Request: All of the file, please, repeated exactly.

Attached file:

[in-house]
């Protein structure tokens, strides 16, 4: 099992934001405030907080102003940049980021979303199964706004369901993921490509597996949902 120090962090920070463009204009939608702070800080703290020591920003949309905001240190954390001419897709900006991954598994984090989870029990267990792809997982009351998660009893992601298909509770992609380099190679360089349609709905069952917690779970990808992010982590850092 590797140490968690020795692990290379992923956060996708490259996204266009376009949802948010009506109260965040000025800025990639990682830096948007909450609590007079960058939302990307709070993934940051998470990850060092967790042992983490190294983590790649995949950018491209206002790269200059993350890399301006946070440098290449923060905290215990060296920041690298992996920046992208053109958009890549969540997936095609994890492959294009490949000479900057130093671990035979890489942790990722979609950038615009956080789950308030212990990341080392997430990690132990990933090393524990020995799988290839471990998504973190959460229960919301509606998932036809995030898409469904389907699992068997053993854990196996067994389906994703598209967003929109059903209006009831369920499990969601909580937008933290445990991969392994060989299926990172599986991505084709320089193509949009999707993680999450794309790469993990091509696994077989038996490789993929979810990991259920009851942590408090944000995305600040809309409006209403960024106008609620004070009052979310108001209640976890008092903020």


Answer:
[in-house]
């Protein structure tokens, strides 16, 4: 099992934001405030907080102003940049980021979303199964706004369901993921490509597996949902 120090962090920070463009204009939608702070800080703290020591920003949309905001240190954390001419897709900006991954598994984090989870029990267990792809997982009351998660009893992601298909509770992609380099190679360089349609709905069952917690779970990808992010982590850092 590797140490968690020795692990290379992923956060996708490259996204266009376009949802948010009506109260965040000025800025990639990682830096948007909450609590007079960058939302990307709070993934940051998470990850060092967790042992983490190294983590790649995949950018491209206002790269200059993350890399301006946070440098290449923060905290215990060296920041690298992996920046992208053109958009890549969540997936095609994890492959294009490949000479900057130093671990035979890489942790990722979609950038615009956080789950308030212990990341080392997430990690132990990933090393524990020995799988290839471990998504973190959460229960919301509606998932036809995030898409469904389907699992068997053993854990196996067994389906994703598209967003929109059903209006009831369920499990969601909580937008933290445990991969392994060989299926990172599986991505084709320089193509949009999707993680999450794309790469993990091509696994077989038996490789993929979810990991259920009851942590408090944000995305600040809309409006209403960024106008609620004070009052979310108001209640976890008092903020």